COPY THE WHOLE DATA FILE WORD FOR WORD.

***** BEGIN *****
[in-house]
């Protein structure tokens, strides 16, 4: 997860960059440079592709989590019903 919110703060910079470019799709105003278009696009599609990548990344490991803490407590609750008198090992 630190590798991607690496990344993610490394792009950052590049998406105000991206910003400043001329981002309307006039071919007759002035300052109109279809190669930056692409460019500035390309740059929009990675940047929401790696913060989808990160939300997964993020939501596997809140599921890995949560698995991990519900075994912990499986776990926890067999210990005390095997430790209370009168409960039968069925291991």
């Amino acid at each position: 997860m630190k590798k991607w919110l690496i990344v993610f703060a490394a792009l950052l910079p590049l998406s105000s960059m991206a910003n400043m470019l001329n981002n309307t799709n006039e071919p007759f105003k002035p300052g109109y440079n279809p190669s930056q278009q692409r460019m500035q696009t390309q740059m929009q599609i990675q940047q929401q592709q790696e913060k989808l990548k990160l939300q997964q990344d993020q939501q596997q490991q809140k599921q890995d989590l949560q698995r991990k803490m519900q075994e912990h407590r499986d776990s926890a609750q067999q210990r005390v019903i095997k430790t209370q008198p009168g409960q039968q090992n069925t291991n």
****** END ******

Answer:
[in-house]
């Protein structure tokens, strides 16, 4: 997860960059440079592709989590019903 919110703060910079470019799709105003278009696009599609990548990344490991803490407590609750008198090992 630190590798991607690496990344993610490394792009950052590049998406105000991206910003400043001329981002309307006039071919007759002035300052109109279809190669930056692409460019500035390309740059929009990675940047929401790696913060989808990160939300997964993020939501596997809140599921890995949560698995991990519900075994912990499986776990926890067999210990005390095997430790209370009168409960039968069925291991």
């Amino acid at each position: 997860m630190k590798k991607w919110l690496i990344v993610f703060a490394a792009l950052l910079p590049l998406s105000s960059m991206a910003n400043m470019l001329n981002n309307t799709n006039e071919p007759f105003k002035p300052g109109y440079n279809p190669s930056q278009q692409r460019m500035q696009t390309q740059m929009q599609i990675q940047q929401q592709q790696e913060k989808l990548k990160l939300q997964q990344d993020q939501q596997q490991q809140k599921q890995d989590l949560q698995r991990k803490m519900q075994e912990h407590r499986d776990s926890a609750q067999q210990r005390v019903i095997k430790t209370q008198p009168g409960q039968q090992n069925t291991n």